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Rate Of Reaction

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G.C.S.E Practical Investigation KS4 Sc. 3 Chemistry Rate Of Reaction The aim of this investigation is to find out what controls the rate of reaction. The key factors that control this are: * Concentration * Temperature * Surface Area * Catalysts In this investigation I am going to look at the temperature factor. The effect of temperature on the rate of reaction should be that it effects the speed of the reaction. So if the temperature is 40(C, the reaction should be twice as fast as a reaction that takes place at 20(C. The reason for this is that the molecules will gain twice as much energy and will therefore move around twice as fast. The chance of the molecules colliding will be greatly increased due to this. To help me with my practical, I conducted a preliminary test. The reason for this was to help me find an appropriate temperature range and chemical combination. To test the temperature range, I listed temperatures, going up in tens, starting at 20(C and ending at 80(C. This is because I wanted a range using six temperatures but I was unsure of whether to use a high temperature or a lower temperature. So, I then took the lowest temperature and the highest temperature and tested them to see how fast they reacted. First of all I tested 20(C. ...read more.


After placing a thermometer in the beaker with the boiling tubes I began to heat them with the Bunsen burner. When the water reached 30(C, I removed the boiling tubes from the water and poured them into the conical flask. Using the stop-clock, I timed how long it took for the black cross to disappear. I recorded the time on the stop clock into my exercise book. I then washed the two boiling tubes and the conical flask. I repeated this method for each temperature, recording the results as I went along. Each time I increased the temperature by 10(C until I reached 80(C. To make results accurate I will use exactly the same chemicals and amounts. I will keep my method the same and I will wash out the conical flask and the boiling tubes after each test. By doing the above, my practical will also be a fair test. I will need to make sure that each factor is kept the same and that the only factor that will be changed is the temperature of the chemicals. To make sure that my practical is safe at all times, I will need to wear goggles throughout the practical, use test tubes holders to pick up the boiling tubes when they have been heated and I must make sure that my Bunsen burner is never left unattended. ...read more.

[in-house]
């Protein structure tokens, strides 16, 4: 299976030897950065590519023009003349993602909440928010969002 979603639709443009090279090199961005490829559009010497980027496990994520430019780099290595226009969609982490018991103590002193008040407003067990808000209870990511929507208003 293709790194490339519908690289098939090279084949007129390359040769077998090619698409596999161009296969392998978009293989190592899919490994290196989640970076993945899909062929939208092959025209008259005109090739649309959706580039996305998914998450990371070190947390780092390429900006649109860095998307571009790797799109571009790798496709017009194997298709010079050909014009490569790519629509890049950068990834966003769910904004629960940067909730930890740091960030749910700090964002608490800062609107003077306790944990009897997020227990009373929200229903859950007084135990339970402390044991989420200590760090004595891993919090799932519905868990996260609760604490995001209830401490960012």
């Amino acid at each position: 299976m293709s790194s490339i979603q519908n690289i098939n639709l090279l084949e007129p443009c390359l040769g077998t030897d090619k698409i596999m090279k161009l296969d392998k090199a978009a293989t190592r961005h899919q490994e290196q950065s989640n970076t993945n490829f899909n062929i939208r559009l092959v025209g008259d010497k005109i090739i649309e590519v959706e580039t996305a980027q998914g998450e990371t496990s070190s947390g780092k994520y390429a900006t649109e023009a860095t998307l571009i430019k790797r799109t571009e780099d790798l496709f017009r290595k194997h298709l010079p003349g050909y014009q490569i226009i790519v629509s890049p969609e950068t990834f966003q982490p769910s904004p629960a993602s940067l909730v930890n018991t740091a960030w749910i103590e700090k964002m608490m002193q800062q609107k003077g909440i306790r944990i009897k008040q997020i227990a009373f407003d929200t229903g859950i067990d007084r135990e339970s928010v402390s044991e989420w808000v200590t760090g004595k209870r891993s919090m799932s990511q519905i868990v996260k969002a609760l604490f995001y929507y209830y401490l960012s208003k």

To improve my experiment so that this won't happen again, I could put the thermometer into the boiling tube instead of the beaker with water in it. This will help me make sure that the temperature of the chemicals is the same as the temperature of the water. This will also help me make sure that the chemicals are at the correct temperature. Even though I had an odd result, my results were good enough to form a firm conclusion. I know this because the trend in my results showed me that my prediction was correct and it can be supported with my scientific knowledge. This means that I can confidently say that my experiment helped me prove that the rate of reaction can be increased if the temperature of the substances used is increased. To make sure that my results were reliable I compared them with a similar experiment. By doing that I found that my results were reliable because they were very similar to the results of the other experiment. To back up my results I could have done some extension work. I could have done another experiment, this time using a different method or using different chemicals. For example I could have reacted hydrochloric acid with magnesium ribbon. I could have heated the hydrochloric acid and measured the amount of gas that is produced from the reaction using a gas syringe and timing how long it took for the amount of gas to be produced. ...read more.

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